2. The Commodore manuals are very poorly written. The accompanying manual doesn’t seem to mention hires graphics at all. The Commodore manuals I had were the accompanying Microcomputer User Manual, An Introduction to BASIC (Parts 1 and 2) and the Programmers’ Reference Guide. These manuals all described the nightmare of using lots of PEEK and POKE commands to create colour, graphics, and sound. The nightmare started with POKE 53280 and POKE 53281 for the border and text screen background. If only a handful of POKE and PEEK commands were required, like on Sinclair ZX Spectrum and Atari 8 bit computers, then that would have been OK, but it seemed there was NO END to the number of 5 digit memory locations I was supposed to remember to do things covered by simple BASIC commands on any non Commodore computer. I bought third party books, hoping desperately that one of them would enable me to understand my C64, but it was always the same story of a long list of PEEK and POKE commands. Once computers started having disk drives built in, this allowed all users of those particular computers to load programming languages from disk. If the C64 had come with a built in disk drive, then it would have been quite different. The Amiga was supplied with AmigaBASIC, which was discontinued in 1991-1992, but it wasn’t that difficult to get hold of a copy from somewhere if you bought an Amiga without it. The Atari ST was supplied with ST BASIC, which was capable of creating colour, graphics, and sound using its own commands, but was buggy. Obviously, that evil miser Jack Tramiel was also responsible for this. Some time later, Atari STs were bundled with GFA BASIC. I recently saw a video by Dan Wood of Kooky Tech which revealed that there was actually a version or distro of UNIX specially written for the Atari ST, but then Jack Tramiel was so tight fisted that he refused to pay the price for it, so that was why it came with CP/M 68K rebranded as TOS with the GEM Desktop. This makes THREE computers Jack Tramiel fucked up! First of all the VIC-20 with crap Commodore BASIC V2, followed by the C64 with the same crap Commodore BASIC V2, followed by the Atari ST with a hastily cobbled together design and a recycled CP/M (i.e. from a much less powerful CPU) instead of a powerful UNIX operating system, which although not a custom OS was much more fitting for the 68000 CPU. What a TOSser!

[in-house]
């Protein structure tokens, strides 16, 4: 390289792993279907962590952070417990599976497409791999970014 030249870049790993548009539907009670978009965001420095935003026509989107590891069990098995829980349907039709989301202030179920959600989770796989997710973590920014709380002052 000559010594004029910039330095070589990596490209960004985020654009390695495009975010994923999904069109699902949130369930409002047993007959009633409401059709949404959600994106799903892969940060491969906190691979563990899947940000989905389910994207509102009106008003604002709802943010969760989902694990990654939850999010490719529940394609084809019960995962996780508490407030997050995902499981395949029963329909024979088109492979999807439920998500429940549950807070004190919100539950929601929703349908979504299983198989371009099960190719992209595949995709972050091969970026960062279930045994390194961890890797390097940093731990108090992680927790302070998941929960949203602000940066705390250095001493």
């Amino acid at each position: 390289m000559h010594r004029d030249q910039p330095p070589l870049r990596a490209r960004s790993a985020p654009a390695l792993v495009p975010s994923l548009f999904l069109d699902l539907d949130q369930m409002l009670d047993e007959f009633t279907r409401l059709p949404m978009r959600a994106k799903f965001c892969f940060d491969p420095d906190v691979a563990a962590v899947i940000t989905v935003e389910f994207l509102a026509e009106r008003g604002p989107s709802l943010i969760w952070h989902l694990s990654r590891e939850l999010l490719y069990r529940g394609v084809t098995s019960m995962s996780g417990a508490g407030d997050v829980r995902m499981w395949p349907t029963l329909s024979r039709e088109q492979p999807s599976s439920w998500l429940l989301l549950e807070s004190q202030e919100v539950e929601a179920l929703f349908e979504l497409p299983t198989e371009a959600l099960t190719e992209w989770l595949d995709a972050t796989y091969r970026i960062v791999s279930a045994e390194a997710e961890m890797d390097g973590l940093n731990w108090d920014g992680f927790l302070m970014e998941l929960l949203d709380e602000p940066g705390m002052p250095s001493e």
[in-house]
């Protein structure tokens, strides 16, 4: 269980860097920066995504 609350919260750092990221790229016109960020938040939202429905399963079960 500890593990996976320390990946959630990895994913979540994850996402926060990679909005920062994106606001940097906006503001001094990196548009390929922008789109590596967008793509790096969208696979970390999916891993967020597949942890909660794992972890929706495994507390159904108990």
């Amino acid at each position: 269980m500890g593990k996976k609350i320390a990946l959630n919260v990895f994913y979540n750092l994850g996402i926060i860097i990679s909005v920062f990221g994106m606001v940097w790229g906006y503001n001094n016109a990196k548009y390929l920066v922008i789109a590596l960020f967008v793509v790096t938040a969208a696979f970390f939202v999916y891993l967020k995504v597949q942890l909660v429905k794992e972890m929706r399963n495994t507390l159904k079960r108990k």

3. “it seemed there was NO END to the number of 5 digit memory locations I was supposed to remember to do things”

    Not really that many at all.

    For example SID chip for sound had 29 registers and they are at one continuous block from 54272 (Hex $D400) to 54300 (Hex $D41C).

    Of those 29 registers three blocks of 7 registers had same function but just for different voices of the SID chip so all one had to remember was 7 registers and continuous block they were in memory. Rest had volume, filter etc. data and also 2 of SID registers were actually to read potentioneter values from paddles.

    So there were not that much to remember really for SID.

    Video chip had 47 registers. Of those 47 registers first 16 registers hold just simply coordinate pairs for screen location for hardware 8 sprites. 8 registers also hold color for each sprite. So that already is over half of the registers for 3 things only
    – x-coordinate of sprite
    – y-coordinate of sprite
    – color of sprite

    Besides those there are few registers to expand sprites in X and Y direction, etc. Two hardware scroll registers. etc.

    To change different graphics modes all one needed was to learn meaning of __THREE bits__ in __two registers__, 53265 ($d011) and 53270 ($D016).

    Besides those, if wanted/needed one had to learn one register 53272 ($d018) to select memory location of:
    – Video memory base address (character screen memory)
    – Bitmap base address (bitmap screen memory)
    – Character set base address (character set memory)

    And if further necessary, two bits of register 56576 ($dd00) to select memory location for 16kb video memory.if default was not suitable for you.

    Bitmap/character color memory is always located at 55296 ($d800).

    It wasn’t really any challenge to learn few register locations and few bits in those registers.

    Drawing pixels to hires screen required also knowledge of basic basic operations of arithmetics I assume they taught even there in schools.

    If one was incapable of remembering few registers and using reference manuals, one could always make very simple “cheat sheet” to some piece of paper.

    It didnt require rocket sciency really.

    I was around age of 12 to 14 (1984-1986) in that era when I learned all that stuff from very sparse resources I had access at back then (living middle of nowhere, podunk lil shit place, in Finland). I would have killed for “Commodore 64 Programmers’ Reference Guide” back then to ease up things.

    All I had was manual that came with C-64, photocopies of photocopied 6502 instruction set with OP codes to learn assembly language, few pages of photocopied articles from some foreign language (to me english was/is foreign) computer magazines explaining c64 video modes and metric fuckton of notebook sheets to “write code” down and then translate to numbers so I could poke them to C64 memory and see what happen.